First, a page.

This week, Managing Partner and real estate expert Richard Spector contemplates the upcoming ban on leasehold properties, a crackdown on ground rents, and additional support for homeowners.
Shortly before the country broke for the festive break, Communities Secretary Sajid Javid announced that the Government would take substantial action against the growing controversy that is leasehold properties.
The action plan included a complete ban on leaseholds for almost all new build houses – with exceptions where necessary, for example, in shared ownership.
Leasehold was a hugely contentious issue in 2017. Reports of leaseholders being “ripped off” were flooding the mainstream news, as freeholders were selling off the rights to the property to investment bankers, or hiking ground rents to unjustifiable levels.
House builders, such as Bellway, were able to sell leasehold properties to buyers with the potential to buy the freehold at a reasonable cost, but would sell them on to investors just a couple of years later.
This practice is considered legal, says Richard Spector. In England and Wales, a “right of first refusal” applies to leaseholders of flats. But this does not extend to houses and freeholders are not legally obliged to tell the current leaseholders.
Following that, a Bill was introduced to Parliament aimed at ending the practice and compensating those who had fallen victim to the scheme.
Introducing the Bill in November, Justin Madders, MP for Ellesmere Port and Neston, said the leasehold laws protecting homeowners must be overhauled to stifle “rip-off” freeholders and builders, who he said were treating leaseholders like a “cash cow”.
“We need a similar process to PPI for those who have fallen victim to this scam. We need to give people the chance to fairly escape that trap,” he added.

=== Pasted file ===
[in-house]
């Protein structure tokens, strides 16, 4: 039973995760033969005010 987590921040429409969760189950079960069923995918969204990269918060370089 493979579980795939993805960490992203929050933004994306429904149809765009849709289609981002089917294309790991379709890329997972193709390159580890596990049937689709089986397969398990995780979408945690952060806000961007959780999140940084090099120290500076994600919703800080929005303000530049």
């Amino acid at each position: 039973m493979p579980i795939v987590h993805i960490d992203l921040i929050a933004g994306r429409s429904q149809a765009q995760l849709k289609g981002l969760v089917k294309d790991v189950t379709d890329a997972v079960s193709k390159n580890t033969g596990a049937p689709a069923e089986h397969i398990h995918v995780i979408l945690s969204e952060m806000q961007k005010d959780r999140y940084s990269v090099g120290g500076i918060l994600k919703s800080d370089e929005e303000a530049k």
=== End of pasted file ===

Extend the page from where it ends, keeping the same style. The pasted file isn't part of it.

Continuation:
Campaigners estimated that as many as 100,000 households would be reimbursed if the compensation scheme was to go ahead.
Indeed, among the many measures included in Mr Javid’s proposals include setting ground rent on all new long leases – for both houses and flats – to zero.
The Government will also consult with the Law Commission on how it should support existing leaseholders in purchasing the freehold of their property, or in extending the lease they currently have.
Figures included in the report estimate that there are as many as 1.4 million leasehold houses, not including flats, across England.
In a statement, Mr Javid said: “It’s unacceptable for home buyers to be exploited through unnecessary leaseholds, unjustifiable charges and onerous ground rent terms.
“It’s clear from the overwhelming response from the public that real action is needed to end these feudal practices. That’s why the measures this government is now putting in place will help create a system that actually works for consumers.”
About Richard Spector: Managing Partner Richard specialises in property transactions and commercial litigation. Richard has acted in a number of high-profile cases and was heavily involved in the litigation that arose from the collapse of Lehman Brothers. Richard has been involved in a number of cross-border litigation cases and recently acted successfully for the Claimants in Harlequin Property (SVG) Ltd & Anr v Wilkins Kennedy, listed in the Lawyer’s top 20 cases of 2016.
Latest posts by Richard Spector (see all)
- Richard Spector: “Defunct firm rises from the ashes to pursue £120 million claim” – January 23, 2018
- Richard Spector: “Proposed Agent of Change laws may shake up city landscape” – January 19, 2018
- Richard Spector: “Leasehold laws to end immoral housing practices” – January 9, 2018